The demographical and clinical features of patients reattending a genitourinary medicine clinic and the role of counselling on subsequent incidence of sexually transmitted infections

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Abstract

Summary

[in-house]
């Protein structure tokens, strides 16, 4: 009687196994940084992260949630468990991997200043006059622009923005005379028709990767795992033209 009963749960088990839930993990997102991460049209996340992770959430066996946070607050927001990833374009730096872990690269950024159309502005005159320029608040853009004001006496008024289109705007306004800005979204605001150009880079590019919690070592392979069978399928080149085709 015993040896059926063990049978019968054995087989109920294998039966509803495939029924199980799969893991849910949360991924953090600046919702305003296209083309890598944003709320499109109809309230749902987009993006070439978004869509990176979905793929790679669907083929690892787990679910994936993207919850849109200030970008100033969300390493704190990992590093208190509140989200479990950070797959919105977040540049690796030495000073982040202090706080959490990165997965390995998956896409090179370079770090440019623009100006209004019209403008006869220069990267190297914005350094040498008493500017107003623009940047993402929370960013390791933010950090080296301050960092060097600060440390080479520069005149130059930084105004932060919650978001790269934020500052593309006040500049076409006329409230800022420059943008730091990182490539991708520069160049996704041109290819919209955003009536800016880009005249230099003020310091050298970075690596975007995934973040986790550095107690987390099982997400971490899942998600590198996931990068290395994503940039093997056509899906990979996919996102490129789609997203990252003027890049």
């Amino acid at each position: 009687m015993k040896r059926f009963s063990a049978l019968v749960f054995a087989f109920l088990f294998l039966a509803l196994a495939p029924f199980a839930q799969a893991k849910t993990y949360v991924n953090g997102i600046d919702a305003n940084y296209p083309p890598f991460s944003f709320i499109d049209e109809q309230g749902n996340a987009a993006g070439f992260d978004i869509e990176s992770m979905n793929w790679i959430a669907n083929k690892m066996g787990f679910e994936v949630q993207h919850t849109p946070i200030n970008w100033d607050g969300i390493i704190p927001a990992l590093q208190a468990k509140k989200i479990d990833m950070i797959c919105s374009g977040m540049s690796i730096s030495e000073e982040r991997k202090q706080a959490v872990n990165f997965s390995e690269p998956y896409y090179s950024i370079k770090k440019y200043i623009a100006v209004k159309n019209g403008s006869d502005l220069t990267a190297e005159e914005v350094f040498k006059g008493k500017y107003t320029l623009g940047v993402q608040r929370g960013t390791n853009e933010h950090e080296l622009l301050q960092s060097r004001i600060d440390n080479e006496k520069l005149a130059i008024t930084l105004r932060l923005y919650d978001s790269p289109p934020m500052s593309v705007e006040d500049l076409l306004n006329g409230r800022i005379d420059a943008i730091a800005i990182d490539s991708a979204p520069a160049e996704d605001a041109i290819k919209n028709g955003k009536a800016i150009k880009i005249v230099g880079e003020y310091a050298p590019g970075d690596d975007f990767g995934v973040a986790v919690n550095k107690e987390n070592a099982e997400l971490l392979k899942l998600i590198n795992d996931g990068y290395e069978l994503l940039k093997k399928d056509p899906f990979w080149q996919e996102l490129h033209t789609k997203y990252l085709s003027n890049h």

The aim of this study was to investigate the incidence of reinfection with sexually transmitted infection (STI) and its possible predicting factors among patients reattending a department of genitourinary (GU) medicine. The method included a retrospective study on consecutive patients re-screened for STI in a busy department of GU medicine between January 1996 and April 2005. Cox regression model was used to investigate the association of age, gender, sex group, previous STI, counselling for an STI on the last attendance, number of sexual partners in the previous attendance episode, condom use and the number for partners with whom they had unprotected sex, with STI at current screening. The results show that 302 consecutive patients with more than two attendance episodes were included in the study. Patients were mostly women (92%), younger than 35 years (80%) and heterosexual (98%). At baseline, 70 (23%) patients had STI. The incidence density of STI at the end of follow-up period was 15.69/100 person-years. Testing positive for an STI was associated with age younger than 25 years (hazard ratio 2.70 [95% confidence interval 1.70–4.57]; P = 0.000). In conclusion, our study confirmed the improvement in access to GU medicine services, encouragement of patients with an STI for re-screening on regular basis and use of novel STI counselling strategies, especially for younger patients may reduce the incidence of subsequent STI.

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